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Afghans hope for end to violence

Written by: Staff

Kabul, Dec 4 (UNI) "I will knock you down or get lost before you are thrown away," yelled a roadside moneychanger, clutching wads of dollars and local currency notes. He was charging furiously at a journalist trying to shoot his photo.

Before he swung into action, the newsman leapt into his waiting Toyota cab and sped away. The sight of such moneychangers and their aversion to media glare is not uncommon on dusty streets of this war-ravaged city where US Dollars appear in great demand over the Afghani, the local currency. Deals even at the street corner shops can be done in dollars. Moneychangers swarm around, proudly flashing wads of currency notes and beckoning visitors.

"We have survived rough weather with gashing mental wounds and such sights, currency problems etc. are usual in an abnormal situation. But (you must) appreciate the grit and courage of the local people, trying to rebuild the city while eking out bread any how," a 35-year-old hawker, sipping hot tea in misty morning in this wind swept city, told a visiting UNI Correspondent.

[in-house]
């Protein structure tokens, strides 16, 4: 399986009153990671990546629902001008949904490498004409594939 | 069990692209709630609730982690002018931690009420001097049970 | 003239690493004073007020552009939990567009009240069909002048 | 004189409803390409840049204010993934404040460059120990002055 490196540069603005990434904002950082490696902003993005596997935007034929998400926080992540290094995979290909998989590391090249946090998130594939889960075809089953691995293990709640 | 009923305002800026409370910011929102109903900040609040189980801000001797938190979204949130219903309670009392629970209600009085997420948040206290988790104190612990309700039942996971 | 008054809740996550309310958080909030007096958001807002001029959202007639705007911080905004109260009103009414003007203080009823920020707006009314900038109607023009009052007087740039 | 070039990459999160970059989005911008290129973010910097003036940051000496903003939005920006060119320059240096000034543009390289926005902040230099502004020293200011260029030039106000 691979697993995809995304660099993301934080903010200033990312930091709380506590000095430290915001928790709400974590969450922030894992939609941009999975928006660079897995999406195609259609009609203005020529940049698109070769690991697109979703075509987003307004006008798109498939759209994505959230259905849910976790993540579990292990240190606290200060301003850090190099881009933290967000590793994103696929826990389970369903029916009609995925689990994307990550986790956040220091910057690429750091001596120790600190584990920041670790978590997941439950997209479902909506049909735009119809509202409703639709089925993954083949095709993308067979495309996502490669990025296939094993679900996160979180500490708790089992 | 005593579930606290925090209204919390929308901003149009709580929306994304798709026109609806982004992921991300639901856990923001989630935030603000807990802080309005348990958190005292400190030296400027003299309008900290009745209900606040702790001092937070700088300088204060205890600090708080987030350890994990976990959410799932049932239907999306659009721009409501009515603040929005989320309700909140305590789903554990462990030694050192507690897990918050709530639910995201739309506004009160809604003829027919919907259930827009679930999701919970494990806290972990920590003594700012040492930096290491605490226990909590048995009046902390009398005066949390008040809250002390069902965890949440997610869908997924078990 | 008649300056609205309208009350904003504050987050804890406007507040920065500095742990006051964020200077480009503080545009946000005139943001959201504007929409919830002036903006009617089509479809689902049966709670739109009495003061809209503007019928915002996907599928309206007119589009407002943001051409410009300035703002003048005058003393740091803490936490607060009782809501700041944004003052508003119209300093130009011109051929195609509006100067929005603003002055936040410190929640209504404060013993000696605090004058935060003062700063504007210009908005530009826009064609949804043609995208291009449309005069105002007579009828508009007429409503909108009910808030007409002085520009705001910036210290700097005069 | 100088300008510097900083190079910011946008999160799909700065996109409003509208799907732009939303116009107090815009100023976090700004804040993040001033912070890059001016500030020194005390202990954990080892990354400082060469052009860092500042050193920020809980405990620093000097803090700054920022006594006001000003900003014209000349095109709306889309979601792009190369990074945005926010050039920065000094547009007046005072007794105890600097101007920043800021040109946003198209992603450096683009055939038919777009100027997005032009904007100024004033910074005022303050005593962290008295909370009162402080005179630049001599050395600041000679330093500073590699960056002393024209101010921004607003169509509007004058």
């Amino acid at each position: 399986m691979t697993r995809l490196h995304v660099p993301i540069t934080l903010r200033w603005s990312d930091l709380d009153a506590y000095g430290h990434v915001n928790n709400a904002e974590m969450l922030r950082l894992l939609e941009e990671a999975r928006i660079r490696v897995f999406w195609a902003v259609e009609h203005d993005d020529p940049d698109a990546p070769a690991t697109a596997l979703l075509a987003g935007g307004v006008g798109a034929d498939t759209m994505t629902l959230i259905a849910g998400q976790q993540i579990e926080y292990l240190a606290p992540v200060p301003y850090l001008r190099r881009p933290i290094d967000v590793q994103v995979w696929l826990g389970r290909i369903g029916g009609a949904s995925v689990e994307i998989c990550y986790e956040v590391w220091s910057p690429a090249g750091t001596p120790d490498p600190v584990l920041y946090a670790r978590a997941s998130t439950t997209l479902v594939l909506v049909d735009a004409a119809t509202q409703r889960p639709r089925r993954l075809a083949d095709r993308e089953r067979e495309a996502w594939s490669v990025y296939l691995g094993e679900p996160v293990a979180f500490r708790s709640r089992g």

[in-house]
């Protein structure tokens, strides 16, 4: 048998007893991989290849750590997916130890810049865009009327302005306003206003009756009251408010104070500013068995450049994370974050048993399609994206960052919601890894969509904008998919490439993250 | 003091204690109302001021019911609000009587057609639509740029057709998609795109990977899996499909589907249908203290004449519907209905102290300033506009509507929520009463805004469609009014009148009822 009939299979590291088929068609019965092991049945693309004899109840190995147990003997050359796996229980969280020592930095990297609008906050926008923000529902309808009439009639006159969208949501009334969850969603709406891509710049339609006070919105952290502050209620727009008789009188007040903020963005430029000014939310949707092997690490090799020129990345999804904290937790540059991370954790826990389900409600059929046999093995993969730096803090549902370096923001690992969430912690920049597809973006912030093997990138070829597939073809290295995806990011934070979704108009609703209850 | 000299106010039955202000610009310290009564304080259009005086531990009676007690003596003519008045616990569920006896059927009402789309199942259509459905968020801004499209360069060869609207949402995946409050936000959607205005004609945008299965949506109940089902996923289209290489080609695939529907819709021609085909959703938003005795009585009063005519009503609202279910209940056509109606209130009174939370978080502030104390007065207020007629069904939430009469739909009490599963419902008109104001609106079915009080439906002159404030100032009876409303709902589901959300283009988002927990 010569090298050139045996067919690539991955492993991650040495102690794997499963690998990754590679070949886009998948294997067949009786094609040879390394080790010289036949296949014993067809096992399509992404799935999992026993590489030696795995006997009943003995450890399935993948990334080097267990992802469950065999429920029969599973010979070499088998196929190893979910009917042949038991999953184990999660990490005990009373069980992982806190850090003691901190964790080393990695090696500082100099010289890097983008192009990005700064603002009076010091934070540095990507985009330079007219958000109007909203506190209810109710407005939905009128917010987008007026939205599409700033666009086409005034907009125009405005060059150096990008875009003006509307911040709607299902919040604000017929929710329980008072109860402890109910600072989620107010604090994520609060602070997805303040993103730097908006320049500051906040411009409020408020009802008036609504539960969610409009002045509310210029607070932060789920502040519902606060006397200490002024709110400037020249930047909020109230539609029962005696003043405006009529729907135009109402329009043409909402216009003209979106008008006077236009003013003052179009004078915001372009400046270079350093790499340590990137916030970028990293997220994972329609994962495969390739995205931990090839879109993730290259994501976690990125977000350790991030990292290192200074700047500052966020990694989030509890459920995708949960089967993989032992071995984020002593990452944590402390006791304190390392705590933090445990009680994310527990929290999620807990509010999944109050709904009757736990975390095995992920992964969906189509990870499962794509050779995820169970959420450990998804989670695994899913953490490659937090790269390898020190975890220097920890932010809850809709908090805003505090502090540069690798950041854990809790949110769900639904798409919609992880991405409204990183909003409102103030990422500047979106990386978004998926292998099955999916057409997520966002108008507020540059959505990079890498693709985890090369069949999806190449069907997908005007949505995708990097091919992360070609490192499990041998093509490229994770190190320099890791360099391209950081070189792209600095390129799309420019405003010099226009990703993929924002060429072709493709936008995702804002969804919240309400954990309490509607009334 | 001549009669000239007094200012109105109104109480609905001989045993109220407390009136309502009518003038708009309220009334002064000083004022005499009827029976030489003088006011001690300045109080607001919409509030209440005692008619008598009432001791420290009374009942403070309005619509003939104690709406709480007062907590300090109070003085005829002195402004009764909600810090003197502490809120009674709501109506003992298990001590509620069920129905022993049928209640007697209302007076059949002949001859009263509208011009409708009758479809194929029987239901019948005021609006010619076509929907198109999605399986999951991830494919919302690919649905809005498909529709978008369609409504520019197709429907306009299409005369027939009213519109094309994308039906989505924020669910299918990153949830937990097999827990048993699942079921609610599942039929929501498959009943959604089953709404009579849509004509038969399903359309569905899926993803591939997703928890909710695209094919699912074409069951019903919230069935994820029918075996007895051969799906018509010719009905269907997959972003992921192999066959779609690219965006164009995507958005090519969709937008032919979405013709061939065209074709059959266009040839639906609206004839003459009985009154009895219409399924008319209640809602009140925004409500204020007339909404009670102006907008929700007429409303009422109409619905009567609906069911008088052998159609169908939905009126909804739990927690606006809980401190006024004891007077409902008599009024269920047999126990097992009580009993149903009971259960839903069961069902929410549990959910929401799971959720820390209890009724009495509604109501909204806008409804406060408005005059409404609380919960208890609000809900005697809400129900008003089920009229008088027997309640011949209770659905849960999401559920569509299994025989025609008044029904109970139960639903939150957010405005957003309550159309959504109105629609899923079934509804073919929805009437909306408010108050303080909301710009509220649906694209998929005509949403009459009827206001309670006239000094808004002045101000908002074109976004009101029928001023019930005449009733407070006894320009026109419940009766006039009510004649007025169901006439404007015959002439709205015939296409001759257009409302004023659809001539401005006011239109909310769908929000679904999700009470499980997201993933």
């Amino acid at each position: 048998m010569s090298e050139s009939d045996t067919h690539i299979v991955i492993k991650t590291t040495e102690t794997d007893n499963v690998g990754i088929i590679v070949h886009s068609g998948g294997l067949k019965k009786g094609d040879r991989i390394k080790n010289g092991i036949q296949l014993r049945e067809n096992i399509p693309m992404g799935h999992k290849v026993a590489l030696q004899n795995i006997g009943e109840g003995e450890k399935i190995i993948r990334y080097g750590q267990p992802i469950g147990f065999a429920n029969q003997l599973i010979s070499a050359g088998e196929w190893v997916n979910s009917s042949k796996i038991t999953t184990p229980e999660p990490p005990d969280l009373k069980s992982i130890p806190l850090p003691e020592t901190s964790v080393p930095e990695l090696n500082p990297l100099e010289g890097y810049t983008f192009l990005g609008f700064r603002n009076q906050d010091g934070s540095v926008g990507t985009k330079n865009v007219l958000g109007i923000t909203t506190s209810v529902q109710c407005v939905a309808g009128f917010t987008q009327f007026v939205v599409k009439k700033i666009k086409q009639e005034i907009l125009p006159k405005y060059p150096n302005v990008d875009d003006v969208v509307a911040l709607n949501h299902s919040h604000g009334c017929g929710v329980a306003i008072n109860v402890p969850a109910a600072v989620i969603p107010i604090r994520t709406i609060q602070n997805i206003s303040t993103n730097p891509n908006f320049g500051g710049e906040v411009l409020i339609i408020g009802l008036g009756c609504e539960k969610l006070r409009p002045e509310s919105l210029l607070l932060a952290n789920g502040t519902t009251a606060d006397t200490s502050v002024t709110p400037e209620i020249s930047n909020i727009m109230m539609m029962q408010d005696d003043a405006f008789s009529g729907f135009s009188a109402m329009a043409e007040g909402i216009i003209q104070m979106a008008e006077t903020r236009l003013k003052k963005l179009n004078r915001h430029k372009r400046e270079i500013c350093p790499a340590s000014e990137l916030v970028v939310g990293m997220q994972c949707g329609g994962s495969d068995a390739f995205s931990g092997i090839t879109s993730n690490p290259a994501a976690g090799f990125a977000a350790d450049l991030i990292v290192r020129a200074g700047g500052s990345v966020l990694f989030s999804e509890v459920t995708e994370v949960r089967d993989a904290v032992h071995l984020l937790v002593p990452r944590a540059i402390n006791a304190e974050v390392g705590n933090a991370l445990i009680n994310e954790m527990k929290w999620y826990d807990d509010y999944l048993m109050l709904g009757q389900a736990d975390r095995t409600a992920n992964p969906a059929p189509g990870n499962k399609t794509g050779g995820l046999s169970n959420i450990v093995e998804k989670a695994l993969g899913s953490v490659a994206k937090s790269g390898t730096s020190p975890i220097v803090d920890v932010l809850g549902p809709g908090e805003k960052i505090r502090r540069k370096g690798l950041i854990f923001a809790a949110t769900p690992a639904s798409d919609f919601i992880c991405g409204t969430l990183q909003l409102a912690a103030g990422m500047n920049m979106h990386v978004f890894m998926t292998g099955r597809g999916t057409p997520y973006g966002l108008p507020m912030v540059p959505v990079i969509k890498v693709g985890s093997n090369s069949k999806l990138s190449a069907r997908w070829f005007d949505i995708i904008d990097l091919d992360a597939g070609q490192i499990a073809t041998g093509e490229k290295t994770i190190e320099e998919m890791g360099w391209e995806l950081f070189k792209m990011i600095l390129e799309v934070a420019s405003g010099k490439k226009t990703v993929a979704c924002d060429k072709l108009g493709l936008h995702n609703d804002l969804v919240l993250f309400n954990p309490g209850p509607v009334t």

Winds of changes are palpable in the capital where a number of buildings had survived repeated onslaught of bombs and bullets during the past three decades of war and internal conflicts. However, their bullet scarred facade and walls are mute reminders of the scale of violence which was the order of the day during those troubled times.

Amid rows of faded tin signboards on shops, gleaming neon lights are also coming up outside a few swanky commercial establishments.

A large number of gun-wielding private security guards and posse of government guards speak volumes about the continuing volatile situation.

Pick-up vans, packed with well-built Pathans wrapped in heavy woollen shawls, screech past. "We will surmount all hostile environs-including long hours of disruption in electricity supply and lack of safe potable water, but no chance should be given for any breakdown in the government machinery, we are fed up with violence ," Haimd, a 25-year-old student said.


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